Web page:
Pantone is a color-matching system widely used in the graphic design, printing, and manufacturing industries to ensure consistent and accurate color reproduction. Developed by the Pantone company, this proprietary system provides a standardized colour language that facilitates communication about colour across different industries and applications.
Key features and aspects of the Pantone colour system include:
- Colour Matching System: Pantone created a comprehensive colour matching system that assigns a unique code to each colour in its palette. This allows designers, printers, and manufacturers to precisely communicate and reproduce specific colours.
- Pantone Matching System (PMS): The most well-known component of Pantone is the Pantone Matching System (PMS). PMS consists of a set of standardized colour swatches, each identified by a unique code, making it easy to specify and replicate colours consistently.
- Colour Codes: Pantone colours are identified by alphanumeric codes, such as "PMS 185C." The number refers to the specific colour, and the letter indicates the type of material (C for coated paper, U for uncoated paper, etc.).
- Colour Guides: Pantone produces physical colour guides, often in the form of swatch books or fan decks, which display the entire range of Pantone colours. These guides are essential tools for designers and printers to select and match colours accurately.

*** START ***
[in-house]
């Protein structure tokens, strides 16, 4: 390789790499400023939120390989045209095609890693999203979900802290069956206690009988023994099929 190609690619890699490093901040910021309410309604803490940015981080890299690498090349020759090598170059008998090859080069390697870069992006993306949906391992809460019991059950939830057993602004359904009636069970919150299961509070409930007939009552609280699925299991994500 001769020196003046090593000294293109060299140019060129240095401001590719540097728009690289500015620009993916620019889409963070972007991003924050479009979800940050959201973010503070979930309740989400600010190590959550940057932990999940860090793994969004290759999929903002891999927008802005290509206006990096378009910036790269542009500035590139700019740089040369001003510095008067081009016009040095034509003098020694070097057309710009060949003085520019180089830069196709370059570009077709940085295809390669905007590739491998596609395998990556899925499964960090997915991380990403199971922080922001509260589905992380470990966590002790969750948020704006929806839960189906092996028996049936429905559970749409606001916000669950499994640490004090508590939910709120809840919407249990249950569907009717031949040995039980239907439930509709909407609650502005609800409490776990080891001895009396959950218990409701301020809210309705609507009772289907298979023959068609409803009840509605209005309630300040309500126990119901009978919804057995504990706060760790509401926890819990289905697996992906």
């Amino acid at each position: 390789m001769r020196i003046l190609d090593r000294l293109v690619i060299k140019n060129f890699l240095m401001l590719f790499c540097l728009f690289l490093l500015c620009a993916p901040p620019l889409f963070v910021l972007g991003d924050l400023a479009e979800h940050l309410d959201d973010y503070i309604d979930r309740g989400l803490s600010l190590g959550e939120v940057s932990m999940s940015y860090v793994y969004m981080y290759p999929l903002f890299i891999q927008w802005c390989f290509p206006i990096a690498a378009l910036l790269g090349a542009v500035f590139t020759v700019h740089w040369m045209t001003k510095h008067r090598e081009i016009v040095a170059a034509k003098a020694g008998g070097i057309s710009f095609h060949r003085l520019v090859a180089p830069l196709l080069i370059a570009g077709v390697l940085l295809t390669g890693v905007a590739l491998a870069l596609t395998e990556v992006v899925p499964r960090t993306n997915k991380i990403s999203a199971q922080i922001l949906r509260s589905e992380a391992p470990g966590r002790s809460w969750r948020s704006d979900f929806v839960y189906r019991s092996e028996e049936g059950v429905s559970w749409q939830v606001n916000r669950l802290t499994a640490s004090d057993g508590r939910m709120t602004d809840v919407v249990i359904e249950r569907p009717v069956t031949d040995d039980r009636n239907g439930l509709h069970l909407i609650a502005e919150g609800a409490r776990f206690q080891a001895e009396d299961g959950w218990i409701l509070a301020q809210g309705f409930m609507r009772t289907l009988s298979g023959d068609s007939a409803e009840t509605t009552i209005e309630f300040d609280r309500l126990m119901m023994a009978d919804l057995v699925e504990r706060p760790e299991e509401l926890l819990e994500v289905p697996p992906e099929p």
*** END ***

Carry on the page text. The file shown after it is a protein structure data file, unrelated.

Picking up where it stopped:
- Printing Industry: In the printing industry, Pantone colours are widely used for spot colour printing, where specific ink colours are mixed to match the desired Pantone shade. This ensures consistent colour across different print runs.
- Brand Standards: Many companies and brands specify Pantone colours as part of their brand standards. This ensures that their logo and brand colours remain consistent across various applications, from printed materials to digital media.
- Design and Fashion: Designers in various fields, including graphic design, interior design, and fashion, use Pantone colours as a universal reference for colour selection and coordination.
- Bridge Guides: Pantone produces Bridge guides that provide conversions between Pantone colours and the four-colour (CMYK) printing process. This is useful when translating Pantone colours to be reproduced using standard printing inks.
- Extended Colour Systems: In addition to the classic Pantone Matching System, Pantone has introduced extended colour systems, such as Pantone Fashion, Home + Interiors (FHI), which includes additional colours suited for textiles, home goods, and fashion.
- Global Standardization: Pantone's system is globally recognized and serves as a standard for colour communication, allowing designers and manufacturers worldwide to work with a consistent and shared colour reference.
Pantone's influence extends beyond the design and printing industries, impacting a wide range of fields where accurate and standardized colour reproduction is essential. The system is a valuable tool for maintaining colour consistency and precision in various applications.